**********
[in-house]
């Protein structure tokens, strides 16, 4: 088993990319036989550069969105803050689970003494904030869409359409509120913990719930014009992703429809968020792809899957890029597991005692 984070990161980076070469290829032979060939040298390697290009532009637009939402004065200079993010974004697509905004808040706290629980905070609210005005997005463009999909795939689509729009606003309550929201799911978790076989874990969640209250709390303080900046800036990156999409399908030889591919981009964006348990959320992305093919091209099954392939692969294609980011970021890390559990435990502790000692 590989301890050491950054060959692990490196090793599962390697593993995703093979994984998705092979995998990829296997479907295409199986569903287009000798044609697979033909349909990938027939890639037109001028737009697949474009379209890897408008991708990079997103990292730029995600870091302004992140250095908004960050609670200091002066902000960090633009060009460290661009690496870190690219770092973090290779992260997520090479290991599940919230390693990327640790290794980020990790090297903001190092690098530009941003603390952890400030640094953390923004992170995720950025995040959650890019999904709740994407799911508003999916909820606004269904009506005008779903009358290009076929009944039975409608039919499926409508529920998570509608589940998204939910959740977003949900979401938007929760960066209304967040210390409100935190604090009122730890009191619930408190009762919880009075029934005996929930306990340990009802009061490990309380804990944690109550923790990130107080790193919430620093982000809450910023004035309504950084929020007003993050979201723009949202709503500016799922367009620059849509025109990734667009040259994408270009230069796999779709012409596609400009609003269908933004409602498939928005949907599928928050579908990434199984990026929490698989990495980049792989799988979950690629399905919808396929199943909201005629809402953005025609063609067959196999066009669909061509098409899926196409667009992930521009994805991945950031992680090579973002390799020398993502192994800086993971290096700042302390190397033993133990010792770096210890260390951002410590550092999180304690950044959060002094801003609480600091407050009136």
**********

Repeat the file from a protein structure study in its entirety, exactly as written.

[in-house]
């Protein structure tokens, strides 16, 4: 088993990319036989550069969105803050689970003494904030869409359409509120913990719930014009992703429809968020792809899957890029597991005692 984070990161980076070469290829032979060939040298390697290009532009637009939402004065200079993010974004697509905004808040706290629980905070609210005005997005463009999909795939689509729009606003309550929201799911978790076989874990969640209250709390303080900046800036990156999409399908030889591919981009964006348990959320992305093919091209099954392939692969294609980011970021890390559990435990502790000692 590989301890050491950054060959692990490196090793599962390697593993995703093979994984998705092979995998990829296997479907295409199986569903287009000798044609697979033909349909990938027939890639037109001028737009697949474009379209890897408008991708990079997103990292730029995600870091302004992140250095908004960050609670200091002066902000960090633009060009460290661009690496870190690219770092973090290779992260997520090479290991599940919230390693990327640790290794980020990790090297903001190092690098530009941003603390952890400030640094953390923004992170995720950025995040959650890019999904709740994407799911508003999916909820606004269904009506005008779903009358290009076929009944039975409608039919499926409508529920998570509608589940998204939910959740977003949900979401938007929760960066209304967040210390409100935190604090009122730890009191619930408190009762919880009075029934005996929930306990340990009802009061490990309380804990944690109550923790990130107080790193919430620093982000809450910023004035309504950084929020007003993050979201723009949202709503500016799922367009620059849509025109990734667009040259994408270009230069796999779709012409596609400009609003269908933004409602498939928005949907599928928050579908990434199984990026929490698989990495980049792989799988979950690629399905919808396929199943909201005629809402953005025609063609067959196999066009669909061509098409899926196409667009992930521009994805991945950031992680090579973002390799020398993502192994800086993971290096700042302390190397033993133990010792770096210890260390951002410590550092999180304690950044959060002094801003609480600091407050009136």